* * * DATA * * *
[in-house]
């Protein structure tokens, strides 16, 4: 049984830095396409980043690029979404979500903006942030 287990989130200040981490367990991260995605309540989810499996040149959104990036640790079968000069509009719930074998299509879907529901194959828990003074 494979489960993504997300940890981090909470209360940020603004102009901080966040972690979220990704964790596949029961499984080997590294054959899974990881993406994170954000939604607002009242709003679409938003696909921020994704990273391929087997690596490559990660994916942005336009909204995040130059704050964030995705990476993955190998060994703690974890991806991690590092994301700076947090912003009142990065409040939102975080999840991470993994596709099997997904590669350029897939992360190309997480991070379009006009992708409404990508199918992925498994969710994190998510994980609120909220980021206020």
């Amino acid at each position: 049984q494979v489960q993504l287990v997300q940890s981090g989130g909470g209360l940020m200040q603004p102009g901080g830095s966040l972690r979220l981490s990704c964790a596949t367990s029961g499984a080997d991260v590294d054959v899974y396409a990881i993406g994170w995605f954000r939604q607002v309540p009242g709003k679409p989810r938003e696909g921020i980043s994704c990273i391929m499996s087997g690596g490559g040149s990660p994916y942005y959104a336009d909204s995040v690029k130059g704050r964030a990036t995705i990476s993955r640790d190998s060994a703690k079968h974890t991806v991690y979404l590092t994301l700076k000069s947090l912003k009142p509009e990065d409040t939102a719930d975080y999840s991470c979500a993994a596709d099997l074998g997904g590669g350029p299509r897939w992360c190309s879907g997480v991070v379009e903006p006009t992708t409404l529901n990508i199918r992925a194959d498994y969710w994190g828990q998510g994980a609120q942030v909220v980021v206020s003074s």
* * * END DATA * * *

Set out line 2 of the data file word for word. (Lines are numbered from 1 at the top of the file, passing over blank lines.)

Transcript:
């Protein structure tokens, strides 16, 4: 049984830095396409980043690029979404979500903006942030 287990989130200040981490367990991260995605309540989810499996040149959104990036640790079968000069509009719930074998299509879907529901194959828990003074 494979489960993504997300940890981090909470209360940020603004102009901080966040972690979220990704964790596949029961499984080997590294054959899974990881993406994170954000939604607002009242709003679409938003696909921020994704990273391929087997690596490559990660994916942005336009909204995040130059704050964030995705990476993955190998060994703690974890991806991690590092994301700076947090912003009142990065409040939102975080999840991470993994596709099997997904590669350029897939992360190309997480991070379009006009992708409404990508199918992925498994969710994190998510994980609120909220980021206020």